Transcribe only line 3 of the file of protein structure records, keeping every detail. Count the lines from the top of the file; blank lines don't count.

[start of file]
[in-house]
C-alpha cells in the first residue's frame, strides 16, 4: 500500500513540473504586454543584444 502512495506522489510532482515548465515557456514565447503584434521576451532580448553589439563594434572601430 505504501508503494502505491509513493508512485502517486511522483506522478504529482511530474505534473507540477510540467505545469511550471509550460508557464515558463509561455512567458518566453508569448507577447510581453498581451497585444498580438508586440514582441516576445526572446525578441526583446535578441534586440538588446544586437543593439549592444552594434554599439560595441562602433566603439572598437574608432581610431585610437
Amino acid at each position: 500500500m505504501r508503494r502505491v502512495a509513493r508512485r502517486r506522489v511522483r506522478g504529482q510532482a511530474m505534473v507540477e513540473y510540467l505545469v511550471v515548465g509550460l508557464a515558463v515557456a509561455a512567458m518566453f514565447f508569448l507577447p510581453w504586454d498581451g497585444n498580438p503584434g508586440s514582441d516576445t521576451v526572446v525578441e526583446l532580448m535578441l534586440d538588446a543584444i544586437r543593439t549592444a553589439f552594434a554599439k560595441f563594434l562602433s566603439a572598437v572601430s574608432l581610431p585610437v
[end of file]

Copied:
Amino acid at each position: 500500500m505504501r508503494r502505491v502512495a509513493r508512485r502517486r506522489v511522483r506522478g504529482q510532482a511530474m505534473v507540477e513540473y510540467l505545469v511550471v515548465g509550460l508557464a515558463v515557456a509561455a512567458m518566453f514565447f508569448l507577447p510581453w504586454d498581451g497585444n498580438p503584434g508586440s514582441d516576445t521576451v526572446v525578441e526583446l532580448m535578441l534586440d538588446a543584444i544586437r543593439t549592444a553589439f552594434a554599439k560595441f563594434l562602433s566603439a572598437v572601430s574608432l581610431p585610437v